TL;DR: At the end of last year, SharkPool was birthed to hunt other chains its collection of miners dislike. Recently, a competitor, OrcaPool, has arisen to challenge what it calls the “blockchain censorship” of SharkPool. CoinSpice was able to catch up with the anonymous creators of OrcaPool and Ari Kuqi of SharkPool to get a better sense of what they’re trying to accomplish. OrcaPool went into some detail about their rationales, while Kuqi of SharkPool slyly threatened CoinSpice with legal action should we use the word “attack” in describing its aims.
Attacking Blockchain Attackers
In early November of 2018 a plan was hatched to pool miners, called SharkPool, have them mine empty blocks on a chain they disapprove, use block rewards gained as a result to buy more of another coin, with hopes of eventually starving the targeted project.
Its stated purpose was to “exclusively mine empty blocks on alts and sell the profits for Bitcoin (BCH),” and the SharkPool Twitter account approvingly passed along an early article profile calling the scheme an “attack.” More than 3 months have passed, and other than social media posturing, not a lot has been accomplished, and SharkPool has since turned against BCH.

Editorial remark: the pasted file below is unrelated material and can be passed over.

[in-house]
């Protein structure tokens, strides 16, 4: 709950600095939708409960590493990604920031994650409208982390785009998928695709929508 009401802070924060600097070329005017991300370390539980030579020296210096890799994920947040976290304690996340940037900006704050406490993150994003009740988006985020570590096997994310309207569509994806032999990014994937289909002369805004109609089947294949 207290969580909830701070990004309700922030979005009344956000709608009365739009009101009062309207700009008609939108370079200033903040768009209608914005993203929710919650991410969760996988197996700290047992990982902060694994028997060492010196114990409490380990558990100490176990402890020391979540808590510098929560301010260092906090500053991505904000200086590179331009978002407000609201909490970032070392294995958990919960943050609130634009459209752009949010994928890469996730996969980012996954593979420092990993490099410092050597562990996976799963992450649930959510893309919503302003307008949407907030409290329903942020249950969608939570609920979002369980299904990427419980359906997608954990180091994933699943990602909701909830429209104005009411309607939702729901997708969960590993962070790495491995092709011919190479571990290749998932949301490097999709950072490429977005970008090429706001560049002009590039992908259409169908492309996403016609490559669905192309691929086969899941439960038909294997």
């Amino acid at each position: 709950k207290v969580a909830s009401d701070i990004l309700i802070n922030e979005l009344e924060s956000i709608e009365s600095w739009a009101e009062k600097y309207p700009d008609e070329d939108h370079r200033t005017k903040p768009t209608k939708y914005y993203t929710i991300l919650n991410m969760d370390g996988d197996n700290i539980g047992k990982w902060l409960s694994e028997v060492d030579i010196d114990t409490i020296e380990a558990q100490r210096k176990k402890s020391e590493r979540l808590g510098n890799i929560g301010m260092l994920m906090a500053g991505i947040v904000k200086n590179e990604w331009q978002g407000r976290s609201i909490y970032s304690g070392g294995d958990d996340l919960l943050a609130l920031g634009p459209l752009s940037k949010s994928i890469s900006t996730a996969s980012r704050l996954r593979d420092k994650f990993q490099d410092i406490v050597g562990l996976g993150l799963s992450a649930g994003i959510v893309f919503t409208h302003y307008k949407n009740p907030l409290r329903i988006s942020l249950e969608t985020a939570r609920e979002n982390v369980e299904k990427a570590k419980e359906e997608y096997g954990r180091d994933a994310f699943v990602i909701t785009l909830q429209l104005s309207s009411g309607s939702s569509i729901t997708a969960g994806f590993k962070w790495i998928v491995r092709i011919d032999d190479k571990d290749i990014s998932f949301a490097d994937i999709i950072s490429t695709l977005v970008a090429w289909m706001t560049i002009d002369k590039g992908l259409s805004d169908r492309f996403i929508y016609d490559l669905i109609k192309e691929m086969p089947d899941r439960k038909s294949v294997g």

*EDIT: The author mistakenly confused SparkPool with SharkPool in an earlier version; that paragraph, inconsequential to the article, was deleted.
Nevertheless, the idea is out there, and the space is fond of reminding itself of a game theory truism: if anything can be done, it will be done, eventually. By mid-February of 2019, OrcaPool announced a sign up for “http://OrcaPool.Cash , a mining pool that counters attacks by @SharkPoolCash and sells the rewards for #Bitcoin.”
“I am the first Defender of my kind,” OrcaPool continued. “You may profit beyond your wildest dreams defending these lands. Attacking #Bitcoin was made to be a costly signal. A cost paid to the defenders. Sharks are food for profit. We will bankrupt them,” employing the rhetoric of SharkPool’s spicy inspiration.
The anonymous group told CoinSpice they “prefer to stay anon at this time as the project is directly opposing another.” OrcaPool describe themselves as “a small group of miners who became concerned around the time of the November BCH/BSV hard-fork. When Craig Wright threatened to attack BCH, it became apparent that although he was animated, the threat of destroying a chain is real,” they explained.
A Beacon for Defense
OrcaPool is made up of “pacifists” who “don’t believe in the use of force, particularly taking money through force,” they insisted to CoinSpice. “Destroying other people’s hard earned money falls into that category and is detrimental to the ecosystem as a whole as each blockchain ties up hundreds of thousands, millions, or even billions of dollars of investment money. That is we started OrcaPool. An obvious play on SharkPool. OrcaPool’s primary goal is to be a beacon for defense.”